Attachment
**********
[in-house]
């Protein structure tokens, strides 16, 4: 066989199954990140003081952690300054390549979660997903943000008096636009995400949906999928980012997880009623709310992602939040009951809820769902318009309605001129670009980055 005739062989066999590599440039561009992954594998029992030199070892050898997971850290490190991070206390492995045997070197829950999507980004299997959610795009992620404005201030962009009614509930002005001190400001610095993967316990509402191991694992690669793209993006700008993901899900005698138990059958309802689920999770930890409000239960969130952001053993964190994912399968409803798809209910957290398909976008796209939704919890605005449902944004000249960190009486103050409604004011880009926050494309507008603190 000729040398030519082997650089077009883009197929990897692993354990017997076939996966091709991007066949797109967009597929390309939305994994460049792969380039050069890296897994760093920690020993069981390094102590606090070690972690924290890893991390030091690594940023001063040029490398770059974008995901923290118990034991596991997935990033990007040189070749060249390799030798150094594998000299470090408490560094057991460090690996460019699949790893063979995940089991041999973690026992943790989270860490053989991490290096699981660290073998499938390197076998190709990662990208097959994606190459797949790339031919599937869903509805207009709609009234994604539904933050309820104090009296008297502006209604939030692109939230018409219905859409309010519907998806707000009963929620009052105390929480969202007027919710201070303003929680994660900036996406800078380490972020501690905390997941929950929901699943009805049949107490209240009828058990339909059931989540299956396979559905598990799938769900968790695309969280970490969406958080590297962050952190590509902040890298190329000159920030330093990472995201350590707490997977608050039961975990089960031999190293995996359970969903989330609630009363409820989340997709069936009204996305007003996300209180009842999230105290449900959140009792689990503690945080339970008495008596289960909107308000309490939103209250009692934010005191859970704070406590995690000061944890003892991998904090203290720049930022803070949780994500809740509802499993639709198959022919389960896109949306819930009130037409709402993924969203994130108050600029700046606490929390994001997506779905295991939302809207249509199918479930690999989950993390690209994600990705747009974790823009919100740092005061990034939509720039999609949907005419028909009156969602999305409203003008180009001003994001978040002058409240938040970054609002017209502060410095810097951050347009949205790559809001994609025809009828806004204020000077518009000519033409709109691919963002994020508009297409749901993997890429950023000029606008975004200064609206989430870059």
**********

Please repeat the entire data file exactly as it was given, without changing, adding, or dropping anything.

[in-house]
């Protein structure tokens, strides 16, 4: 066989199954990140003081952690300054390549979660997903943000008096636009995400949906999928980012997880009623709310992602939040009951809820769902318009309605001129670009980055 005739062989066999590599440039561009992954594998029992030199070892050898997971850290490190991070206390492995045997070197829950999507980004299997959610795009992620404005201030962009009614509930002005001190400001610095993967316990509402191991694992690669793209993006700008993901899900005698138990059958309802689920999770930890409000239960969130952001053993964190994912399968409803798809209910957290398909976008796209939704919890605005449902944004000249960190009486103050409604004011880009926050494309507008603190 000729040398030519082997650089077009883009197929990897692993354990017997076939996966091709991007066949797109967009597929390309939305994994460049792969380039050069890296897994760093920690020993069981390094102590606090070690972690924290890893991390030091690594940023001063040029490398770059974008995901923290118990034991596991997935990033990007040189070749060249390799030798150094594998000299470090408490560094057991460090690996460019699949790893063979995940089991041999973690026992943790989270860490053989991490290096699981660290073998499938390197076998190709990662990208097959994606190459797949790339031919599937869903509805207009709609009234994604539904933050309820104090009296008297502006209604939030692109939230018409219905859409309010519907998806707000009963929620009052105390929480969202007027919710201070303003929680994660900036996406800078380490972020501690905390997941929950929901699943009805049949107490209240009828058990339909059931989540299956396979559905598990799938769900968790695309969280970490969406958080590297962050952190590509902040890298190329000159920030330093990472995201350590707490997977608050039961975990089960031999190293995996359970969903989330609630009363409820989340997709069936009204996305007003996300209180009842999230105290449900959140009792689990503690945080339970008495008596289960909107308000309490939103209250009692934010005191859970704070406590995690000061944890003892991998904090203290720049930022803070949780994500809740509802499993639709198959022919389960896109949306819930009130037409709402993924969203994130108050600029700046606490929390994001997506779905295991939302809207249509199918479930690999989950993390690209994600990705747009974790823009919100740092005061990034939509720039999609949907005419028909009156969602999305409203003008180009001003994001978040002058409240938040970054609002017209502060410095810097951050347009949205790559809001994609025809009828806004204020000077518009000519033409709109691919963002994020508009297409749901993997890429950023000029606008975004200064609206989430870059």